Tomorrow’s technology challenges will be solved by today’s kids. Iowa State University College of Engineering is playing an active role in promoting STEM programs for youth from grades K-12.
Iowa State Engineering Kids (ISEK) initiatives are facilitating formative opportunities for the next generation of STEM professionals. Camille Sloan Schroeder, programs manager for Engineering Community Outreach, helps to oversee the activities put forth by the college.
In a collaborative approach between FIRST® (For Inspiration and Recognition of Science and Technology) and LEGO®, the FIRST® LEGO® League (FLL) and FIRST® LEGO® League Jr. programs are aimed at involving kids aged 9-14 and 6-10, respectively.
In addition to the FLL programs, the FIRST® Tech Challenge and FIRST® Robotics Competition charge junior high and high school students with designing, building and operating robots with mentors in a team environment. ISEK has garnered the support of over 1,000 volunteers and mentors.
From competitor to volunteer
Christian Gage, a sophomore in industrial technology, manufacturing option, currently serves as head referee for the state of Iowa’s FLL planning team. He is in charge of training referees for the FLL competitions and oversight for putting together the Lego build kits.
“The kids are so energetic and ready for fun, and as a volunteer you get to make that happen,” Gage said.
Gage’s involvement in FLL began when he was in sixth grade where he participated in competitions through his eighth-grade year. He continued to progress through FIRST®’s hierarchy of programs by joining the FIRST® Robotics Competition in high school, remaining active in the program through his senior year.
After coming to Iowa State, Gage applied to become a referee for the Iowa State FLL Championships. Upon completing his first year of volunteering, he was recommended to be a part of FLL’s planning team.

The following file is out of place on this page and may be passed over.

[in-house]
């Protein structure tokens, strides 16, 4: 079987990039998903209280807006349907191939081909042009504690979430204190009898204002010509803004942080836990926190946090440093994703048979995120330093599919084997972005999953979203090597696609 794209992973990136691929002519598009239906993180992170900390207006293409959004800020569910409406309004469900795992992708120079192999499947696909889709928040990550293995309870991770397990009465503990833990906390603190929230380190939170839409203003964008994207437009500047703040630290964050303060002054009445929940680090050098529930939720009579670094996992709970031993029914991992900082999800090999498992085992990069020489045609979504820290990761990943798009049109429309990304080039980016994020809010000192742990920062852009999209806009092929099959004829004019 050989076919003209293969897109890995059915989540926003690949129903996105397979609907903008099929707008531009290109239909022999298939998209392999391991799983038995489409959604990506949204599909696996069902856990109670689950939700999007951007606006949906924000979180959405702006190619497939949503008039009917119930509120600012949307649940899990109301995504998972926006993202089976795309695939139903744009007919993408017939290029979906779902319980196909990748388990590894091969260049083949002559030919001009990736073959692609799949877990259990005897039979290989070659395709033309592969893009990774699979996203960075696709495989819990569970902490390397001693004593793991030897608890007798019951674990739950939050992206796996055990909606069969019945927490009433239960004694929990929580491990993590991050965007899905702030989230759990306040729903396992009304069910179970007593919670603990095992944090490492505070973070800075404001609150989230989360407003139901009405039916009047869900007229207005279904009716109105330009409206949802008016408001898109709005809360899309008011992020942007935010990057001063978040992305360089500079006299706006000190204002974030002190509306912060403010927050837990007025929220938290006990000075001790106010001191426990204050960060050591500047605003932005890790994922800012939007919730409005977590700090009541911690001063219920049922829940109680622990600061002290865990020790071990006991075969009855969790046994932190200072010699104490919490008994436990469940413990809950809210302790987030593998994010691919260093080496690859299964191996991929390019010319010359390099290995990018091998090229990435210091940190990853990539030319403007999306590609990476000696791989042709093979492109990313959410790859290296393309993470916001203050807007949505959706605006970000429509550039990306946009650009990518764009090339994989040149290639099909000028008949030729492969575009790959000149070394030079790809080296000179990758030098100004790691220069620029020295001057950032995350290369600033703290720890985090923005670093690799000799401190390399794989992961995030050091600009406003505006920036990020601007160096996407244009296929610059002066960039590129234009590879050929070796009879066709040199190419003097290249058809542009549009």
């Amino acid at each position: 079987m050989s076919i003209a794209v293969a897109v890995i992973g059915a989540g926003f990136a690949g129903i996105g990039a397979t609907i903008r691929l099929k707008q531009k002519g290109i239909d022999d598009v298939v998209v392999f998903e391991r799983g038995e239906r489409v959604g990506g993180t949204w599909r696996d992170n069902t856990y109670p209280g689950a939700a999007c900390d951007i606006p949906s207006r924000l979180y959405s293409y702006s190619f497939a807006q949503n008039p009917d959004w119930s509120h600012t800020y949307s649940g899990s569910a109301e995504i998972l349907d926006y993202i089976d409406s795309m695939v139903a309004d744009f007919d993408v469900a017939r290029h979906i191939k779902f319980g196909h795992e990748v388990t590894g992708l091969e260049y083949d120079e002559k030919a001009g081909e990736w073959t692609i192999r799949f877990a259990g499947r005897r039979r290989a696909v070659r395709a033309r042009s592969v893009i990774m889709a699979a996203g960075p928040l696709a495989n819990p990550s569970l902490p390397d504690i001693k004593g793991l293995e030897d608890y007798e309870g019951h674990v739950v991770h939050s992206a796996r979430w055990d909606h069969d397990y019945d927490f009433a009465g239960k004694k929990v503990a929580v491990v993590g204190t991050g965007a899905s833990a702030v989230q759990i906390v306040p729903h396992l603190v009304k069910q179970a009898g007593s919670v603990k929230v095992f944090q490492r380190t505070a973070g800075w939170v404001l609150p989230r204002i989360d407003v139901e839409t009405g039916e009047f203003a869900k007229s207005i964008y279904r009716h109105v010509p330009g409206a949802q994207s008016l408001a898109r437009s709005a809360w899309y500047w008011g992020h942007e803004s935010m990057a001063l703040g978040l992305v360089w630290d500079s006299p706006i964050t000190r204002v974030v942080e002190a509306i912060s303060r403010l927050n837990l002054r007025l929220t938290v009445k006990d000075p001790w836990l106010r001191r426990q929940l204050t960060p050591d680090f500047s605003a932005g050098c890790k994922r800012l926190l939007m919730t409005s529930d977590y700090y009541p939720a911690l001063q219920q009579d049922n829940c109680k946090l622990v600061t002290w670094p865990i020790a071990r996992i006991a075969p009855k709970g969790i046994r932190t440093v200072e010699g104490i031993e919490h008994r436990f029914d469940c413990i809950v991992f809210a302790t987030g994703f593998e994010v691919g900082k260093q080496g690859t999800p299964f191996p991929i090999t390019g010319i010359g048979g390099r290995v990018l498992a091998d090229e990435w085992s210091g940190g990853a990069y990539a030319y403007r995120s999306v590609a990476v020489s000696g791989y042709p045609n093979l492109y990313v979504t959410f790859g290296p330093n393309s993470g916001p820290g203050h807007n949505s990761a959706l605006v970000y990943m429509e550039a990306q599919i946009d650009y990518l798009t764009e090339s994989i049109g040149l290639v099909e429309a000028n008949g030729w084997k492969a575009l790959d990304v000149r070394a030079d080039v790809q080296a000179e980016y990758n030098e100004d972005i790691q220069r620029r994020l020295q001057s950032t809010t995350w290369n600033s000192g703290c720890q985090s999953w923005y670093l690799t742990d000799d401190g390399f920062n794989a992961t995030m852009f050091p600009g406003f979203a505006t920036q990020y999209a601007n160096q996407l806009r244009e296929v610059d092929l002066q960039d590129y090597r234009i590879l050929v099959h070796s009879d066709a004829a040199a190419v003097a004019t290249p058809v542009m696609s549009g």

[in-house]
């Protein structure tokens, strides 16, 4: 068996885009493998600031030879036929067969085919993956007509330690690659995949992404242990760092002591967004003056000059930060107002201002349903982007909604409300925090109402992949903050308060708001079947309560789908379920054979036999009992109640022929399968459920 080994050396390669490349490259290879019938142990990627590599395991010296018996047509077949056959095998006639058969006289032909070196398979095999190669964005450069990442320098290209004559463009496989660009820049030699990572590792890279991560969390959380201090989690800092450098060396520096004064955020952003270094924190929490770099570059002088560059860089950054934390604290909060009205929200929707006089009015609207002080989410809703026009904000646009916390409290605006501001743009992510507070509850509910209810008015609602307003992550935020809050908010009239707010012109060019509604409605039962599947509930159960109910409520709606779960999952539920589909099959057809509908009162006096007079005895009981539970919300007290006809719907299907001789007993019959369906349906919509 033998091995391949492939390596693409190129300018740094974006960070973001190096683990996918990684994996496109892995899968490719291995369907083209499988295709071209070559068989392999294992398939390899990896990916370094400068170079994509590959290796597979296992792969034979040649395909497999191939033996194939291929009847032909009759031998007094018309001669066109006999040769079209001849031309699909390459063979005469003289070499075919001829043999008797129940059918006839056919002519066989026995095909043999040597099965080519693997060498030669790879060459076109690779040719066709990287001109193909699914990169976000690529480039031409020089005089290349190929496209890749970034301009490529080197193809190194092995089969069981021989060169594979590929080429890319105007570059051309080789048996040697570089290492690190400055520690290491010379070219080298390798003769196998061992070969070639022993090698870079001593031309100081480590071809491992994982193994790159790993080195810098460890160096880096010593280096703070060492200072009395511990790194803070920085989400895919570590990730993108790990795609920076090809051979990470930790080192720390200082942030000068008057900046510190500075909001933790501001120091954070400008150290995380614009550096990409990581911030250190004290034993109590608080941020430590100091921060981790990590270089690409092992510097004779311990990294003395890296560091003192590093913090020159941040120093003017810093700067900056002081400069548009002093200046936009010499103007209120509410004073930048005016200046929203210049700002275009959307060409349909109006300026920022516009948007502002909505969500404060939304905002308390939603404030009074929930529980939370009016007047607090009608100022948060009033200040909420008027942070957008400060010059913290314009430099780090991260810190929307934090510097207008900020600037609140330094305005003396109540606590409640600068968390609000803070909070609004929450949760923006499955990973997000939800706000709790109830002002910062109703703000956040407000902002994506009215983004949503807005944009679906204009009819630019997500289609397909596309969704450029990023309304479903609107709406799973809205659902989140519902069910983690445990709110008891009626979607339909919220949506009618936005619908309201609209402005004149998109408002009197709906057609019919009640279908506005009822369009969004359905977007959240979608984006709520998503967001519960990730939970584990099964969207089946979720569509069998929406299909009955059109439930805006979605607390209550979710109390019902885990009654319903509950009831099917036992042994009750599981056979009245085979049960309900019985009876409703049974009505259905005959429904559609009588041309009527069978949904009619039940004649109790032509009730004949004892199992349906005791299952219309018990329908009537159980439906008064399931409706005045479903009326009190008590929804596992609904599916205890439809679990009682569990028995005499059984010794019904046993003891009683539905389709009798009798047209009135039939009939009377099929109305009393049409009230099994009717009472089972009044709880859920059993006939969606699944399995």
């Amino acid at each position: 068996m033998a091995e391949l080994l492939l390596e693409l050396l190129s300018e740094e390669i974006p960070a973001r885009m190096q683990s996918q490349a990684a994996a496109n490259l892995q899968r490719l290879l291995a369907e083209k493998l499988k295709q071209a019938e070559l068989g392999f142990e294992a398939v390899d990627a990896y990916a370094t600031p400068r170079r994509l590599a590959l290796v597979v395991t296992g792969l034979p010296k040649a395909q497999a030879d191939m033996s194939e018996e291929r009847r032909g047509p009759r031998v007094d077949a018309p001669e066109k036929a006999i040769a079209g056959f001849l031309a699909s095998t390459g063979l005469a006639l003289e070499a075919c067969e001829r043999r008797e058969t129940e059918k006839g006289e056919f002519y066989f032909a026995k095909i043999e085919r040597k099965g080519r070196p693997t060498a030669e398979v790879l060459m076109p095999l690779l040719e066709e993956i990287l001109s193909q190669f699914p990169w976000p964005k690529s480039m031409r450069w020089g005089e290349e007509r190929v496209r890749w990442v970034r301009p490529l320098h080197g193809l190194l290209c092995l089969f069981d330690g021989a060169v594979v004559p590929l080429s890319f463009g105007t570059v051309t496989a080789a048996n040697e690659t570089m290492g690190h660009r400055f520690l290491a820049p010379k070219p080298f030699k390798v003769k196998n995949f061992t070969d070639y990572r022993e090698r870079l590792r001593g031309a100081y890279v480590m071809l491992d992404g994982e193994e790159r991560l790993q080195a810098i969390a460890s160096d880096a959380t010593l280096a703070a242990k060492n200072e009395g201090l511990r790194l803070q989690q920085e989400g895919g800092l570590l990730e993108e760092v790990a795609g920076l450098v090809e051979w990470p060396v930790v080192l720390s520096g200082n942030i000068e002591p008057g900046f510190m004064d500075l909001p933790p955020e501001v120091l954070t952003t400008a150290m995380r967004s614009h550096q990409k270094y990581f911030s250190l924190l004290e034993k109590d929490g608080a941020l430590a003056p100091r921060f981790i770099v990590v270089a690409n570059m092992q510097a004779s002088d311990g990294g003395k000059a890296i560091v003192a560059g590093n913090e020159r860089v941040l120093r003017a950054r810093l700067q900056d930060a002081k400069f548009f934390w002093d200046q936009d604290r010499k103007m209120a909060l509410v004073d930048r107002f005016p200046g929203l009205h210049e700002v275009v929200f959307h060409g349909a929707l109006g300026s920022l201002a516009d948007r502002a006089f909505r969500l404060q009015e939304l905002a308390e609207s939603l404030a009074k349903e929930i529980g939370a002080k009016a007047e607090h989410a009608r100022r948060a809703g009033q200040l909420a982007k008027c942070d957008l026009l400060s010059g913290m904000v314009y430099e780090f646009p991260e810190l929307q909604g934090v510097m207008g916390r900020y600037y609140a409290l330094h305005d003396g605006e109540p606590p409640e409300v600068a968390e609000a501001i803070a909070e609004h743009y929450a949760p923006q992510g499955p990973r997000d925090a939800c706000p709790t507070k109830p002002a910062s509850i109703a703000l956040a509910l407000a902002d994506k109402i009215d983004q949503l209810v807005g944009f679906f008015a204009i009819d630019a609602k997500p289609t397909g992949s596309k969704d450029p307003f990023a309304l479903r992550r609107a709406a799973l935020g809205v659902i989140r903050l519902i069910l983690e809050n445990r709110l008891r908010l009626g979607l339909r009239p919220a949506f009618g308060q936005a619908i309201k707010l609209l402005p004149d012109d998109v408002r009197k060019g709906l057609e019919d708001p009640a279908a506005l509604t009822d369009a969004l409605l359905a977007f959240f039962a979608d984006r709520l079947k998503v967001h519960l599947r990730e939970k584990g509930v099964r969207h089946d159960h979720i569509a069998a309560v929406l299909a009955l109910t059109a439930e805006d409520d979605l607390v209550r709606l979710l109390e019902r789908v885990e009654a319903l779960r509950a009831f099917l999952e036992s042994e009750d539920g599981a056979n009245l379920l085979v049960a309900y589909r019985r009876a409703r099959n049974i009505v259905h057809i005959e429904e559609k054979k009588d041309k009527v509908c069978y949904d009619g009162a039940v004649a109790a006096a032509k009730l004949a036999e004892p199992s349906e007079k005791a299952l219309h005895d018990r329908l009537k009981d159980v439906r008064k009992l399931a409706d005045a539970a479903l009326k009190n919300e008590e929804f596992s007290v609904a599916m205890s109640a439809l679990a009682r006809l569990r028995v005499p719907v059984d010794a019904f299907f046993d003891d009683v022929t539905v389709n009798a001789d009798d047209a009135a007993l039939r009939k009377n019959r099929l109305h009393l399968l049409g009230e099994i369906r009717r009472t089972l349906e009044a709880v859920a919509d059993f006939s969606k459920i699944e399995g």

“The people are my favorite thing about FIRST,” Gage said. “I love the people who volunteer for FIRST events. They are some of the most energetic and strong-willed people I have ever met, and many of them are role models in my life.”
Striving for continued support
Now entering its 18th season, Schroeder and ISEK hope to elicit the support of additional mentors and volunteers like Gage as the programs continue to grow. This year’s competition launched on Aug. 1 and is centered around the theme of civil, construction and environmental engineering.
“The impacts of participating in FIRST® LEGO® League are many,” Schroeder said. “Youth who have participated gain many skills they can take beyond departing high school.”
Citing career placement research, Schroeder says 54 percent of FIRST alumni major in engineering and an additional 32 percent major in computer science or software engineering and programming.
“While youth are learning many skills we need for a talented future workforce, they are also having a fun time in a sports for the mind atmosphere celebrating their achievements in learning and STEM,” Schroeder said.
Volunteering for FIRST® and LEGO® League programs can take many forms, from dedicating time to helping out at events to supporting teams through funding, donations or tours.
While spreading the word about the program, prospective volunteers could serve as a mentor for a team or provide short presentations on their professional experience as part of the “Meet the Experts” series.
Interested in getting involved? Email Schroeder at email@example.com or call her at 515-294-4293.